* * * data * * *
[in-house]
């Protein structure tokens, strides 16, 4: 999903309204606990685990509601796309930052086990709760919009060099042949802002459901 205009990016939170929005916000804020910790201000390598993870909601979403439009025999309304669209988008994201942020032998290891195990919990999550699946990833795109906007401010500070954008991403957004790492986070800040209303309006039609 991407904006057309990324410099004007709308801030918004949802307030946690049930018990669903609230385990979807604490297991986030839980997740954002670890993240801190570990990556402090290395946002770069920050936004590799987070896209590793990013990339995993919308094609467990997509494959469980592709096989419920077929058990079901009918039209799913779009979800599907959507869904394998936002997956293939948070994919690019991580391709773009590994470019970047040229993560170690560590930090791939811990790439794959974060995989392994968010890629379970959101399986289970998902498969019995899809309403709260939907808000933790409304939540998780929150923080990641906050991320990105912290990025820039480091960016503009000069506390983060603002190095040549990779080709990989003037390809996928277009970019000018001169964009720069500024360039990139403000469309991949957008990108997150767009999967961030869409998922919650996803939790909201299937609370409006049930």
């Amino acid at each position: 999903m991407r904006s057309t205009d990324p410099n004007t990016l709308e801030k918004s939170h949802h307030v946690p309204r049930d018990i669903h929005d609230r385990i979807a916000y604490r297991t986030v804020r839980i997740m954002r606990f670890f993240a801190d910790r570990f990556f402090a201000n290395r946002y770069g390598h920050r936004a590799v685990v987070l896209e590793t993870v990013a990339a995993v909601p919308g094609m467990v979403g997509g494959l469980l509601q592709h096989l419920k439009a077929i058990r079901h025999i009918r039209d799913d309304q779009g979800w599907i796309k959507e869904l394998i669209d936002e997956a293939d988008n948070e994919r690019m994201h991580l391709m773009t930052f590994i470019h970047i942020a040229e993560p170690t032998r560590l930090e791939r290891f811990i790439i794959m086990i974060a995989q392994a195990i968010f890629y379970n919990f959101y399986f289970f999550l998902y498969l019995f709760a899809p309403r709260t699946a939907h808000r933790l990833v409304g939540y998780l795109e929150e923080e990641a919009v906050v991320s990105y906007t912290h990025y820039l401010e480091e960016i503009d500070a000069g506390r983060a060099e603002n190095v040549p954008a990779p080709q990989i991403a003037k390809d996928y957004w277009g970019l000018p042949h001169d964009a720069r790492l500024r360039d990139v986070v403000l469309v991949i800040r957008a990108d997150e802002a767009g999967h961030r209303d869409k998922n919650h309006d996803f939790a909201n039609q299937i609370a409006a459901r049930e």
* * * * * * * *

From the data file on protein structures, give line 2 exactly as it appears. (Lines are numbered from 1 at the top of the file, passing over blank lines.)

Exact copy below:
């Protein structure tokens, strides 16, 4: 999903309204606990685990509601796309930052086990709760919009060099042949802002459901 205009990016939170929005916000804020910790201000390598993870909601979403439009025999309304669209988008994201942020032998290891195990919990999550699946990833795109906007401010500070954008991403957004790492986070800040209303309006039609 991407904006057309990324410099004007709308801030918004949802307030946690049930018990669903609230385990979807604490297991986030839980997740954002670890993240801190570990990556402090290395946002770069920050936004590799987070896209590793990013990339995993919308094609467990997509494959469980592709096989419920077929058990079901009918039209799913779009979800599907959507869904394998936002997956293939948070994919690019991580391709773009590994470019970047040229993560170690560590930090791939811990790439794959974060995989392994968010890629379970959101399986289970998902498969019995899809309403709260939907808000933790409304939540998780929150923080990641906050991320990105912290990025820039480091960016503009000069506390983060603002190095040549990779080709990989003037390809996928277009970019000018001169964009720069500024360039990139403000469309991949957008990108997150767009999967961030869409998922919650996803939790909201299937609370409006049930």